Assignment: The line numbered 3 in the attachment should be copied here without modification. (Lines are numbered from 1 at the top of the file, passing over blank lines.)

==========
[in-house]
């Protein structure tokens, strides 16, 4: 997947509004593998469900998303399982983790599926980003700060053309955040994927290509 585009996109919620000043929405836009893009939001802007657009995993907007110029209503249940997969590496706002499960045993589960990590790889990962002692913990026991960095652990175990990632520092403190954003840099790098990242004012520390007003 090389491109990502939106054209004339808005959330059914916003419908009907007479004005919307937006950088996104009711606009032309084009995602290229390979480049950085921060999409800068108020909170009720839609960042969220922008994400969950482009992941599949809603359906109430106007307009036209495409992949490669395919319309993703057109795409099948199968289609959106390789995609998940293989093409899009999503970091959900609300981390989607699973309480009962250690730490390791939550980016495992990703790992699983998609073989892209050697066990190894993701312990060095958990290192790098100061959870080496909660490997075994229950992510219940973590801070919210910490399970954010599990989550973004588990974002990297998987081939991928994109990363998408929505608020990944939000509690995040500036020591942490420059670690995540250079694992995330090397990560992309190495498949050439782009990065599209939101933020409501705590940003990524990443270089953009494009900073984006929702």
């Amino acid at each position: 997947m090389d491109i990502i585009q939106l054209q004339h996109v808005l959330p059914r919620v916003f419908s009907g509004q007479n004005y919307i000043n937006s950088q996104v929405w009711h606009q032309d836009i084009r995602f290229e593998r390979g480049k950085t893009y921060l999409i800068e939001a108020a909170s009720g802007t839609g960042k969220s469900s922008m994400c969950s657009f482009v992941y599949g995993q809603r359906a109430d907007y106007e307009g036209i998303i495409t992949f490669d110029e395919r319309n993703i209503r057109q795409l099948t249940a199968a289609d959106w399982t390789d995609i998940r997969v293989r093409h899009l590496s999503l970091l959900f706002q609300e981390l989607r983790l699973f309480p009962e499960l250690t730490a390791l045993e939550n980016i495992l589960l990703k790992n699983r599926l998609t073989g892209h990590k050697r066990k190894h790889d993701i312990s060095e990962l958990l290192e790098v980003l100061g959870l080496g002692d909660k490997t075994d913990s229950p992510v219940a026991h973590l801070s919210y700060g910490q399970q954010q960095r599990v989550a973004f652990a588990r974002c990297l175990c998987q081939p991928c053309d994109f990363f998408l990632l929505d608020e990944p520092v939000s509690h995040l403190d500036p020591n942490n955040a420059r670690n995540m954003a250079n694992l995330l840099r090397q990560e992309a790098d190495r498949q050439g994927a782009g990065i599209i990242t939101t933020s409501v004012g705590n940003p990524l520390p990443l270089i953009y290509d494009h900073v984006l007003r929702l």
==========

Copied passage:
């Amino acid at each position: 997947m090389d491109i990502i585009q939106l054209q004339h996109v808005l959330p059914r919620v916003f419908s009907g509004q007479n004005y919307i000043n937006s950088q996104v929405w009711h606009q032309d836009i084009r995602f290229e593998r390979g480049k950085t893009y921060l999409i800068e939001a108020a909170s009720g802007t839609g960042k969220s469900s922008m994400c969950s657009f482009v992941y599949g995993q809603r359906a109430d907007y106007e307009g036209i998303i495409t992949f490669d110029e395919r319309n993703i209503r057109q795409l099948t249940a199968a289609d959106w399982t390789d995609i998940r997969v293989r093409h899009l590496s999503l970091l959900f706002q609300e981390l989607r983790l699973f309480p009962e499960l250690t730490a390791l045993e939550n980016i495992l589960l990703k790992n699983r599926l998609t073989g892209h990590k050697r066990k190894h790889d993701i312990s060095e990962l958990l290192e790098v980003l100061g959870l080496g002692d909660k490997t075994d913990s229950p992510v219940a026991h973590l801070s919210y700060g910490q399970q954010q960095r599990v989550a973004f652990a588990r974002c990297l175990c998987q081939p991928c053309d994109f990363f998408l990632l929505d608020e990944p520092v939000s509690h995040l403190d500036p020591n942490n955040a420059r670690n995540m954003a250079n694992l995330l840099r090397q990560e992309a790098d190495r498949q050439g994927a782009g990065i599209i990242t939101t933020s409501v004012g705590n940003p990524l520390p990443l270089i953009y290509d494009h900073v984006l007003r929702l």